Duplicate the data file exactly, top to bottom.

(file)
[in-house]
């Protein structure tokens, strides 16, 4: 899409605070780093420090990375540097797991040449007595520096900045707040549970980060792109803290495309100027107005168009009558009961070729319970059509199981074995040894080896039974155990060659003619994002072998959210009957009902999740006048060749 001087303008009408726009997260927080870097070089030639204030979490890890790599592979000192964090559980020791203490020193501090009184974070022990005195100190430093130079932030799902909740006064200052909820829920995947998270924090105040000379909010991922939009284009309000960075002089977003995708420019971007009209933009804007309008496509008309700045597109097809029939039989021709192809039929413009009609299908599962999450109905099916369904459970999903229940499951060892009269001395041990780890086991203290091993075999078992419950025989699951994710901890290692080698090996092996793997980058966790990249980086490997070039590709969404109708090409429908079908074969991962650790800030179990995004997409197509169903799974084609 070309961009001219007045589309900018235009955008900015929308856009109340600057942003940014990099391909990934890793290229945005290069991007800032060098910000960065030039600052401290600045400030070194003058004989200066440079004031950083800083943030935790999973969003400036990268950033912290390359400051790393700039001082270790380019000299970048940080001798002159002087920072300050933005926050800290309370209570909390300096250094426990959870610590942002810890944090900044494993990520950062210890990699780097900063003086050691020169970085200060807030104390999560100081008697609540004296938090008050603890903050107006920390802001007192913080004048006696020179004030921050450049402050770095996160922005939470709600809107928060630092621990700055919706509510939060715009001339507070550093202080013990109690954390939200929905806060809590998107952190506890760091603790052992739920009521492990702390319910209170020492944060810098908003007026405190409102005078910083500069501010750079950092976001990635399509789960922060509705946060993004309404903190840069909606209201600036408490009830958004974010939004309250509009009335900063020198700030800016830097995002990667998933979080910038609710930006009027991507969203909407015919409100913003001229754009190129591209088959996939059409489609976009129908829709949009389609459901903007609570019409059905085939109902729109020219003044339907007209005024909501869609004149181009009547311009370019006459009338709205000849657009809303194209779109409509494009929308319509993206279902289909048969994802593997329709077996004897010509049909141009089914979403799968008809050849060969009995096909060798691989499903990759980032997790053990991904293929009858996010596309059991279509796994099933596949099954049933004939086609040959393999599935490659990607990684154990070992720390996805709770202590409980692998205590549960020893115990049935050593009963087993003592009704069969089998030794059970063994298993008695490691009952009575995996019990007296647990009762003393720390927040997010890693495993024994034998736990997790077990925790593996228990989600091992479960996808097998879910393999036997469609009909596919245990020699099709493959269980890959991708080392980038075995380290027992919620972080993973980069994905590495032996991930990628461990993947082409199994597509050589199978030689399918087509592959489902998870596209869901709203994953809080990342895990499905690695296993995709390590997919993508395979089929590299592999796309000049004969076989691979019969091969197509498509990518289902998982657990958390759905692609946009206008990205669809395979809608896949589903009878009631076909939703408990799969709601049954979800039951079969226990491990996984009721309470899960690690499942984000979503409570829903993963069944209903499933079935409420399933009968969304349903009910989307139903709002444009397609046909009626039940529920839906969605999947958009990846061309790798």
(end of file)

[in-house]
């Protein structure tokens, strides 16, 4: 899409605070780093420090990375540097797991040449007595520096900045707040549970980060792109803290495309100027107005168009009558009961070729319970059509199981074995040894080896039974155990060659003619994002072998959210009957009902999740006048060749 001087303008009408726009997260927080870097070089030639204030979490890890790599592979000192964090559980020791203490020193501090009184974070022990005195100190430093130079932030799902909740006064200052909820829920995947998270924090105040000379909010991922939009284009309000960075002089977003995708420019971007009209933009804007309008496509008309700045597109097809029939039989021709192809039929413009009609299908599962999450109905099916369904459970999903229940499951060892009269001395041990780890086991203290091993075999078992419950025989699951994710901890290692080698090996092996793997980058966790990249980086490997070039590709969404109708090409429908079908074969991962650790800030179990995004997409197509169903799974084609 070309961009001219007045589309900018235009955008900015929308856009109340600057942003940014990099391909990934890793290229945005290069991007800032060098910000960065030039600052401290600045400030070194003058004989200066440079004031950083800083943030935790999973969003400036990268950033912290390359400051790393700039001082270790380019000299970048940080001798002159002087920072300050933005926050800290309370209570909390300096250094426990959870610590942002810890944090900044494993990520950062210890990699780097900063003086050691020169970085200060807030104390999560100081008697609540004296938090008050603890903050107006920390802001007192913080004048006696020179004030921050450049402050770095996160922005939470709600809107928060630092621990700055919706509510939060715009001339507070550093202080013990109690954390939200929905806060809590998107952190506890760091603790052992739920009521492990702390319910209170020492944060810098908003007026405190409102005078910083500069501010750079950092976001990635399509789960922060509705946060993004309404903190840069909606209201600036408490009830958004974010939004309250509009009335900063020198700030800016830097995002990667998933979080910038609710930006009027991507969203909407015919409100913003001229754009190129591209088959996939059409489609976009129908829709949009389609459901903007609570019409059905085939109902729109020219003044339907007209005024909501869609004149181009009547311009370019006459009338709205000849657009809303194209779109409509494009929308319509993206279902289909048969994802593997329709077996004897010509049909141009089914979403799968008809050849060969009995096909060798691989499903990759980032997790053990991904293929009858996010596309059991279509796994099933596949099954049933004939086609040959393999599935490659990607990684154990070992720390996805709770202590409980692998205590549960020893115990049935050593009963087993003592009704069969089998030794059970063994298993008695490691009952009575995996019990007296647990009762003393720390927040997010890693495993024994034998736990997790077990925790593996228990989600091992479960996808097998879910393999036997469609009909596919245990020699099709493959269980890959991708080392980038075995380290027992919620972080993973980069994905590495032996991930990628461990993947082409199994597509050589199978030689399918087509592959489902998870596209869901709203994953809080990342895990499905690695296993995709390590997919993508395979089929590299592999796309000049004969076989691979019969091969197509498509990518289902998982657990958390759905692609946009206008990205669809395979809608896949589903009878009631076909939703408990799969709601049954979800039951079969226990491990996984009721309470899960690690499942984000979503409570829903993963069944209903499933079935409420399933009968969304349903009910989307139903709002444009397609046909009626039940529920839906969605999947958009990846061309790798």